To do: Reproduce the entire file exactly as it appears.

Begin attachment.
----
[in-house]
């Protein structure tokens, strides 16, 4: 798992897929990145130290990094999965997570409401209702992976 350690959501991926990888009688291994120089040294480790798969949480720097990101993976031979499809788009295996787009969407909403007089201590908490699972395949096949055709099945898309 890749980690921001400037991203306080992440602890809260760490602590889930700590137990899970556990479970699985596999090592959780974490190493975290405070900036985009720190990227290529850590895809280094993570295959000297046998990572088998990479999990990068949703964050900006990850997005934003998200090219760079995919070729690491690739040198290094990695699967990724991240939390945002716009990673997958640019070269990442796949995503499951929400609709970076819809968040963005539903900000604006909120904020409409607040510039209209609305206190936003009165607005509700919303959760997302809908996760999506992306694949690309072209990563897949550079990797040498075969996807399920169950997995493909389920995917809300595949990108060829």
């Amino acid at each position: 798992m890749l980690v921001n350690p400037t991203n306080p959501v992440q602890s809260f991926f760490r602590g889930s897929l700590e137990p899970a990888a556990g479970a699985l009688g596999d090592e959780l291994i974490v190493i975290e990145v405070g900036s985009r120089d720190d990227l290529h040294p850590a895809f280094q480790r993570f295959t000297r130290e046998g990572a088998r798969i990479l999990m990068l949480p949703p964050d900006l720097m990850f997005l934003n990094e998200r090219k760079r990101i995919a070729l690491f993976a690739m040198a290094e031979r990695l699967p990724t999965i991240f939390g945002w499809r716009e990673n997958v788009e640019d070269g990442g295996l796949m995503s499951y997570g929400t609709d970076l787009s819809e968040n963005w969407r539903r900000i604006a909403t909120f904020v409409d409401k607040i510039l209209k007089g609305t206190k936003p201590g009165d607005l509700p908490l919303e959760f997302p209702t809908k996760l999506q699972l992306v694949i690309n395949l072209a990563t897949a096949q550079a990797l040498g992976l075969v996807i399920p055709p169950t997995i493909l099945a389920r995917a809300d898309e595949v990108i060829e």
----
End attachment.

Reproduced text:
[in-house]
């Protein structure tokens, strides 16, 4: 798992897929990145130290990094999965997570409401209702992976 350690959501991926990888009688291994120089040294480790798969949480720097990101993976031979499809788009295996787009969407909403007089201590908490699972395949096949055709099945898309 890749980690921001400037991203306080992440602890809260760490602590889930700590137990899970556990479970699985596999090592959780974490190493975290405070900036985009720190990227290529850590895809280094993570295959000297046998990572088998990479999990990068949703964050900006990850997005934003998200090219760079995919070729690491690739040198290094990695699967990724991240939390945002716009990673997958640019070269990442796949995503499951929400609709970076819809968040963005539903900000604006909120904020409409607040510039209209609305206190936003009165607005509700919303959760997302809908996760999506992306694949690309072209990563897949550079990797040498075969996807399920169950997995493909389920995917809300595949990108060829």
């Amino acid at each position: 798992m890749l980690v921001n350690p400037t991203n306080p959501v992440q602890s809260f991926f760490r602590g889930s897929l700590e137990p899970a990888a556990g479970a699985l009688g596999d090592e959780l291994i974490v190493i975290e990145v405070g900036s985009r120089d720190d990227l290529h040294p850590a895809f280094q480790r993570f295959t000297r130290e046998g990572a088998r798969i990479l999990m990068l949480p949703p964050d900006l720097m990850f997005l934003n990094e998200r090219k760079r990101i995919a070729l690491f993976a690739m040198a290094e031979r990695l699967p990724t999965i991240f939390g945002w499809r716009e990673n997958v788009e640019d070269g990442g295996l796949m995503s499951y997570g929400t609709d970076l787009s819809e968040n963005w969407r539903r900000i604006a909403t909120f904020v409409d409401k607040i510039l209209k007089g609305t206190k936003p201590g009165d607005l509700p908490l919303e959760f997302p209702t809908k996760l999506q699972l992306v694949i690309n395949l072209a990563t897949a096949q550079a990797l040498g992976l075969v996807i399920p055709p169950t997995i493909l099945a389920r995917a809300d898309e595949v990108i060829e």